Links in this Website: CHINESE PEOPLE Factsanddetails.com/China ; CHINESE PEOPLE AND DNA Factsanddetails.com/China ;CHINESE PERSONALITY AND CHARACTER Factsanddetails.com/China ; CHINESE PERSONALITY TRAITS AND CHARACTERISTICS Factsanddetails.com/China ; REGIONAL DIFFERENCES IN CHINA Factsanddetails.com/China ; CHINESE SOCIETY, CONFUCIANISM, CROWDS AND VILLAGES Factsanddetails.com/China ; CHINESE SOCIETY AND COMMUNISM Factsanddetails.com/China ; CLASSIC CHINESE LITERATURE Factsanddetails.com/China ; MODERN CHINESE LITERATURE Factsanddetails.com/China ; MODERN CHINESE WRITERS Factsanddetails.com/China ; RELIGION, FOLK BELIEFS AND DEATH ( Main Page, Click Religion) Factsanddetails.com/China JAPANESE PERSONALITY AND CHARACTER Factsanddetails.com/Japan ; JAPANESE SOCIETY Factsanddetails.com/Japan ;
Chinese Physical Characteristics
Tibetan girl People classified as Asians are physically different in some ways from people of European descent. In almost all cases Asians have straight, black hair and dark eyes. They also tend to have less body hair, less facial hair, flatter faces, smaller noses, wider cheekbones, and "shovel-shaped" incisor teeth (front teeth whose back side has a slightly scooped out shape)..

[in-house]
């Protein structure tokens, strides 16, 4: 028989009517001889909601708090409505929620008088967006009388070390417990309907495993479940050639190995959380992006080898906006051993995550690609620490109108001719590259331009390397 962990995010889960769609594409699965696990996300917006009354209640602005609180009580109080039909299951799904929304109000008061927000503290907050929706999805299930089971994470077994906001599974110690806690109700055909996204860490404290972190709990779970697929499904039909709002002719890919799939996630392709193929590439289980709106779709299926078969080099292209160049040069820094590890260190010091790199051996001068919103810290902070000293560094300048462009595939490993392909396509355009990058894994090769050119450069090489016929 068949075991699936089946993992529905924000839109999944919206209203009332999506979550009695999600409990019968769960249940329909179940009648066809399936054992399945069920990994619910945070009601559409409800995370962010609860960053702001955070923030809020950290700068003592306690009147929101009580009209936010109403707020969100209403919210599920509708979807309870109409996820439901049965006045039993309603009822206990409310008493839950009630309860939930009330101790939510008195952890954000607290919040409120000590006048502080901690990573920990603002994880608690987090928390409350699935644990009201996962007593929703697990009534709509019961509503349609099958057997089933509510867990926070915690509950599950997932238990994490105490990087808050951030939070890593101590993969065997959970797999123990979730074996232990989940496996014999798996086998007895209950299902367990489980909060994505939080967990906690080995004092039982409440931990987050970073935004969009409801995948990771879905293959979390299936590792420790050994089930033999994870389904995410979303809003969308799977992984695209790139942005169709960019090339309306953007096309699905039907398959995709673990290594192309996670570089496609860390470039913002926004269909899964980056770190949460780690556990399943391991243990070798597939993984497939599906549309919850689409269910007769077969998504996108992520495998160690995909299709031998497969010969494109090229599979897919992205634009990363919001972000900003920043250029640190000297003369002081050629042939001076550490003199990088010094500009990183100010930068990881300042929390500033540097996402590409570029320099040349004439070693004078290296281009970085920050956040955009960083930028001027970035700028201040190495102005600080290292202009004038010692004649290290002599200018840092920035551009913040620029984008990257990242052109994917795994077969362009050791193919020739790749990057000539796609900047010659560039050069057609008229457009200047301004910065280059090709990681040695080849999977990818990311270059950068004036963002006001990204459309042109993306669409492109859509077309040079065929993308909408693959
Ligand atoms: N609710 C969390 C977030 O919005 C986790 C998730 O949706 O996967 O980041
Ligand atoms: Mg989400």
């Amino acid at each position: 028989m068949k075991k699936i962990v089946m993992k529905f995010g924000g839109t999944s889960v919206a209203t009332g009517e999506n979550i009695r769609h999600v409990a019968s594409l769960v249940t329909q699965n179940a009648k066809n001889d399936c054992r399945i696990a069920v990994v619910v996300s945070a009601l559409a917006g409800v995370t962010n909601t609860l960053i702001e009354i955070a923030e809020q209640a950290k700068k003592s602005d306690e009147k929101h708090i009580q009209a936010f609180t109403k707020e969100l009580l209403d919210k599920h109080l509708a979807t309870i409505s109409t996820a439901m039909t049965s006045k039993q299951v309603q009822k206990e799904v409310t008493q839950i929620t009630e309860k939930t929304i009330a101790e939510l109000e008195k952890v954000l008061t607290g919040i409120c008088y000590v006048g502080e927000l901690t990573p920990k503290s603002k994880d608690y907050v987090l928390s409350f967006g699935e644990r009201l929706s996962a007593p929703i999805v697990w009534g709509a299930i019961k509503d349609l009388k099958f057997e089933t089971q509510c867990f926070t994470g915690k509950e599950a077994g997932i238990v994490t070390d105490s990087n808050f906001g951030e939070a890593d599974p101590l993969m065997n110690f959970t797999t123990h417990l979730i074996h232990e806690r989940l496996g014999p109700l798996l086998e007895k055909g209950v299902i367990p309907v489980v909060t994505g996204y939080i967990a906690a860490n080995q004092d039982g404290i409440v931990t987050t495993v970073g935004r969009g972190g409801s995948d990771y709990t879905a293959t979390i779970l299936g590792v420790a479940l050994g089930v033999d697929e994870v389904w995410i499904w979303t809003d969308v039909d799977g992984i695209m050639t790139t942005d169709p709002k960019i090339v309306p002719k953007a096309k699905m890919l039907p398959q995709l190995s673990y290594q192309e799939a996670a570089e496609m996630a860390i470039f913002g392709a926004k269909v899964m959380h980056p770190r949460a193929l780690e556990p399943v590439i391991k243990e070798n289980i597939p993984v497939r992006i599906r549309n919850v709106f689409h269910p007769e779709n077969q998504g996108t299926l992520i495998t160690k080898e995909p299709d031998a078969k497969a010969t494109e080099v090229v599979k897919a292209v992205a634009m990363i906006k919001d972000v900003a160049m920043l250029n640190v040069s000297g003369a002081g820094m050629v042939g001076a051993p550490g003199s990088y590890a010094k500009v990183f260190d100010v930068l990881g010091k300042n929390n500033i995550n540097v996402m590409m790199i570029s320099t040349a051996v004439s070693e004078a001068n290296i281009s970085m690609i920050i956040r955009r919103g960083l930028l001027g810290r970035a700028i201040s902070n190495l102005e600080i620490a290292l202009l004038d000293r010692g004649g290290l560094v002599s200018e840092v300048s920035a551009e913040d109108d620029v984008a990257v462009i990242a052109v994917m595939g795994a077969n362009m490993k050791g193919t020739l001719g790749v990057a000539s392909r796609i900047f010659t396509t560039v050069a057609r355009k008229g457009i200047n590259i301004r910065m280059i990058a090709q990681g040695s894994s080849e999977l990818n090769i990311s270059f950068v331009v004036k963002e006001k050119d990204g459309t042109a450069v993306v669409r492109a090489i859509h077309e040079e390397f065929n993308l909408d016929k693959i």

Asians are less likely to get some diseases than Westerners and more likely to get others. Many Asians get acne at a later age than Westerners. Fewer Asian men go bald than European men. There also appears to be less Asians with grey hair, but it is not clear whether this is because they get grey hair at a later age or dye their hair. Many Asian children find red and blonde hair and hairy arms and legs to be fascinatingand can’t resist tugging on it or rubbing their hands on it.
Northern Asians are generally stockier and have lighter skin and thinner eyes than southern Asians. All skin contains about the same number of melanocytes but the amount of melanin they produce varies. Dark skinned people produce more melanin and light skin people produce less.
Some people think that differences between Asians and Europeans have existed for some time. While holding a cast of a Peking Man skull, Chinese archeologist Jia Lan told National Geographic, "This skull has some characteristic of modern Chinese people. For instance, the nose bone of Peking man was low and cheeks were flat, as in Asians today."
Asians are sometimes referred to as having yellow skin. It is not clear where the term comes from especially when one rarely sees an Asian with yellow skin unless they have jaundice. Biologists who deal with such matters classify most Asians as having the same skin color as people living in northern North America.